Kukla's Korner Hockey
from the Windsor Star,
A memorial service scheduled Saturday for the late John Ferguson Sr. is likely to attract a who’s who of the hockey world to pay tribute to the Montreal Canadiens tough guy who made the Windsor area his home.
Ferguson, 68, the father of Toronto Maple Leafs general manager John Ferguson Jr., succumbed to prostate cancer Saturday.
There will be no private service, Ferguson’s daughter Christina Ruhl said Monday, but they are anticipating a strong turnout from the hockey fraternity for the Saturday memorial.
“My brother (John Jr.) has been receiving quite a few phone calls,” said Ruhl.
“A lot of people have said they want to come and it’s just a question of getting flights and everything. We put it later in the week to give people time to get here.”
added 6:49am, from the Ottawa Citizen,
Hull respected Ferguson for his work as an NHL enforcer, although it might have cost Hull’s Blackhawks a Stanley Cup. In the 1960s and ‘70s, the Canadiens and Blackhawks met three times in the final, and Montreal won all three.
But in that ‘65 meeting, it was a beating put on Eric Nesterenko by Ferguson that swung the series. Whether accidentally or with a purpose, Nesterenko brought his stick down on Ferguson’s head in Game 5 of the series - and paid for it with three vicious rights to the face by Ferguson.
Bleeding profusely, Nesterenko went off for “repairs,” and did return, but sheepishly. Montreal won the game 6-0, and though the Blackhawks pushed the series to the limit, their will was gone. Chicago fell meekly in Game 7, 4-0.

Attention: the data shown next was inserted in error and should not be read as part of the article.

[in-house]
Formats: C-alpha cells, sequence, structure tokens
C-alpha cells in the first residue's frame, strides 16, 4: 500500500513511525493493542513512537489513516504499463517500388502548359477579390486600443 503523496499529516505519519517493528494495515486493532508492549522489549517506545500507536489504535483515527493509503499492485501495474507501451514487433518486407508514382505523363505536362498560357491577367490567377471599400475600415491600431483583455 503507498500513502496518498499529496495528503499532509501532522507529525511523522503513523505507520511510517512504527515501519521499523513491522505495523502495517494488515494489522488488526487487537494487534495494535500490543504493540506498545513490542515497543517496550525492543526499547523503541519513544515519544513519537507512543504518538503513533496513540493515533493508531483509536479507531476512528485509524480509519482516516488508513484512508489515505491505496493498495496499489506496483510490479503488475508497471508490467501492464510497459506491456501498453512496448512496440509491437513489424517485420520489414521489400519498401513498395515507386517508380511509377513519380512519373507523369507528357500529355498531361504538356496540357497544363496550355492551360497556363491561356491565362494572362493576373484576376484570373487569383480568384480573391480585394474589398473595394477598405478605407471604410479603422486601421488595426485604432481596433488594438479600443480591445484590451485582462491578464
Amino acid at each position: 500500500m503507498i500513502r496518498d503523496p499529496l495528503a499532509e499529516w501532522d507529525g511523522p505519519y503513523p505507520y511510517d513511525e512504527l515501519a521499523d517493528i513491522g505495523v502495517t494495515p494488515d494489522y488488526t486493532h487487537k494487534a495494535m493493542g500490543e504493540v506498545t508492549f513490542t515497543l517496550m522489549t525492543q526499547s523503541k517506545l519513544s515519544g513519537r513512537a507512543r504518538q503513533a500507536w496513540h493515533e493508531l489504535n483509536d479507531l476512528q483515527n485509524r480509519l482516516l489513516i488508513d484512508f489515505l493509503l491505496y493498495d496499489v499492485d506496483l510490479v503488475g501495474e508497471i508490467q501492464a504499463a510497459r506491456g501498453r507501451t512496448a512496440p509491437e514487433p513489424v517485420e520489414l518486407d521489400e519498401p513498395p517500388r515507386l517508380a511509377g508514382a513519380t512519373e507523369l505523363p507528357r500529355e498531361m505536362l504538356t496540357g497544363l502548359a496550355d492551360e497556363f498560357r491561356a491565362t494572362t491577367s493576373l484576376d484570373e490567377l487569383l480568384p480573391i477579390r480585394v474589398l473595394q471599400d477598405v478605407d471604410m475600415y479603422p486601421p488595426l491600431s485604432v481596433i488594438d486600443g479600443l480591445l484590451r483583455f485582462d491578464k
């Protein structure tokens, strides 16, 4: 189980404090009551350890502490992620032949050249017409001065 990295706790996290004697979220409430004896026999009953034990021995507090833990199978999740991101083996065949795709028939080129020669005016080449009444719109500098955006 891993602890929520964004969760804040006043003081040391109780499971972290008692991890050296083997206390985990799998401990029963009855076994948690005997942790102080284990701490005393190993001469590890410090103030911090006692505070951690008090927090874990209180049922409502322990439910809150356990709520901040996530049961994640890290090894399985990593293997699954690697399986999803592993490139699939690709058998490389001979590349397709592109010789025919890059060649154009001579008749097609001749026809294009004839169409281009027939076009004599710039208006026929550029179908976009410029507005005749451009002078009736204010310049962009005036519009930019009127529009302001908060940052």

from the News & Observer,
Ten years after the team arrived in North Carolina from Connecticut, the Triangle is starting to become a destination for many current and former NHL players, attracting free agents to sign with the Hurricanes and retaining those who played here.
(Aaron) Ward signed with the New York Rangers after the Hurricanes’ 2006 Stanley Cup run and was traded to the Boston Bruins in midseason.
He kept his house in Cary and this summer moved to North Carolina for good from suburban Detroit.
Ron Francis is the most notable, but he’s joined by current NHL players such as Ward and Toronto Maple Leafs forward Bates Battaglia, who owns the Glenwood South bar Lucky B’s.
Former Hurricanes Steve Halko and Robert Kron chose to settle in the Triangle after completing their NHL careers, and Tom Barrasso, who played only five months for the Hurricanes during the 2001-02 season, has looked into buying a house here.
Today Wayne Gretzky and Janet Jones-Gretzky celebrate their 19th wedding anniversary.
To read more about the wedding and actually see a video of the day, check out the CBC archives.
from Adam Proteau of the Hockey News,
How proud the NHL must be to know one of its players has been hosting a camp that instructs kids as young as 12 how to physically decimate their opponents with their fists.
in case you missed the story Adam is referring to, you can read it here...
from John McGourty at NHL.com,
To hear Tom McVie tell it, John Ferguson Sr., who died Saturday after a lengthy battle with prostate cancer at age 68, liked to be surrounded by family and friends, hockey and horse-racing people, good food, good music and good horses.
Understanding that Ferguson was losing his battle to cancer, a group of life-long friends gathered with John and his wife, Joan, back in March for one last good time.
from Dave Stubbs at the Montreal Gazette,
Four decades ago, because of John Ferguson, I was sent to bed without supper and docked a week’s allowance.